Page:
MARK: That’s an amazing moment. I got to say, that’s an amazing moment and then seeing your reaction. It’s hard for me to divorce yourself from being your dad and being proud of you but that’s a deep and profound moment in the series, to see how crestfallen McQuaid is—I think a lot of people cry at that moment. That’s a beautiful moment of filmmaking. So sad. You know, when I was your age, I don’t even remember even knowing what homosexuality was. And I love that this show openly presents, this is the new reality, this is a fresh look at the way kids are growing up. What’s your take on all of that or what was your reaction when you read about it in the script?

RIO: I didn’t take too much out of it. When I read the script, it was just like, “Oh, okay, she’s lesbian. Cool. A lot of people will like that.” I think it’s special that the show does that because it’s helping gay people who lived in that era when they were teenagers or kids, it helps them, it shows them, yeah this is what your life is like, this is what your life was like but it’s going to get better now.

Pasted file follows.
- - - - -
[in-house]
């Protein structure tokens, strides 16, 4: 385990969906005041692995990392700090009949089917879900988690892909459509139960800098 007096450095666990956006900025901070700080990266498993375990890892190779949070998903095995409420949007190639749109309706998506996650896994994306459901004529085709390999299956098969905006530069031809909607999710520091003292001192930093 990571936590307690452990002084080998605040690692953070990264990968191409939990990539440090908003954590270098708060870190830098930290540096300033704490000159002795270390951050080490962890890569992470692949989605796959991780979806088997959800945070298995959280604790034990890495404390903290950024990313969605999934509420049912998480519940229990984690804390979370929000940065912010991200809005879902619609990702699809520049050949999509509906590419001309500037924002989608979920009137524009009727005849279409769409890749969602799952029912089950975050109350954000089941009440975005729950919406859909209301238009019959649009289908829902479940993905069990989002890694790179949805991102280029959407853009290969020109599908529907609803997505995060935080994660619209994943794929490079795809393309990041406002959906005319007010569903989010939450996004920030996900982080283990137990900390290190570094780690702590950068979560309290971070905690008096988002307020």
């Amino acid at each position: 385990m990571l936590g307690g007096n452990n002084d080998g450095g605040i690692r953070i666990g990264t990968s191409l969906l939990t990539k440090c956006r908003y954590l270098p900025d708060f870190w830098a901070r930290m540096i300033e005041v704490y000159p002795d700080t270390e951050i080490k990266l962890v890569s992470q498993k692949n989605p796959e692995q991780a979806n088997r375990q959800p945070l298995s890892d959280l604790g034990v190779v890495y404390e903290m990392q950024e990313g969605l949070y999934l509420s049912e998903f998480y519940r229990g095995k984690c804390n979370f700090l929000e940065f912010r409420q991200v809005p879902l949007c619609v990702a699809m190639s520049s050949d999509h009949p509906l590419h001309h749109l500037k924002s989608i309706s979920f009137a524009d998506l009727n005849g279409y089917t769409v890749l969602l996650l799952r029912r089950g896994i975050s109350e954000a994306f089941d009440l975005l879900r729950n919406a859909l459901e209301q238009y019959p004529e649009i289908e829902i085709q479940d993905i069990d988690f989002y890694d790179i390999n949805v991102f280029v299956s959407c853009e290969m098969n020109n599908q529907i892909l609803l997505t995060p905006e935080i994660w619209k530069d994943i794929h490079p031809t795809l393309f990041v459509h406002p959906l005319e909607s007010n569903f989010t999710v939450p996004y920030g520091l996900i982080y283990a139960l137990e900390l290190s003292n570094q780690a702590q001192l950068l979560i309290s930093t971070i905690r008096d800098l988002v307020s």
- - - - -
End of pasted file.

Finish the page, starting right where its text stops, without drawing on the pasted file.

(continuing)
MARK: Do you think that’s the message now?

RIO: A lot of people understand it more, and we’re not like, “Oh my god, this person’s gay, get away!” Right now, it’s just, this person’s male, this person’s female, this person’s male but gay, this person’s female but lesbian. There’s no difference except one likes the same sex.

MARK: Your mom wants me to ask you about Carnegie Hall when you were nine. That was a pretty proud moment for your [us as parents]. Did you realize where you were?

RIO: No. Not at the time, no.

MARK: You couldn’t have known what Carnegie Hall meant, I suppose.

RIO: No, I didn’t really care at that time. I thought I was just performing a song, big deal. And then I was like, “Can we get pizza after, please?” Because that’s kids, they get something for doing something good.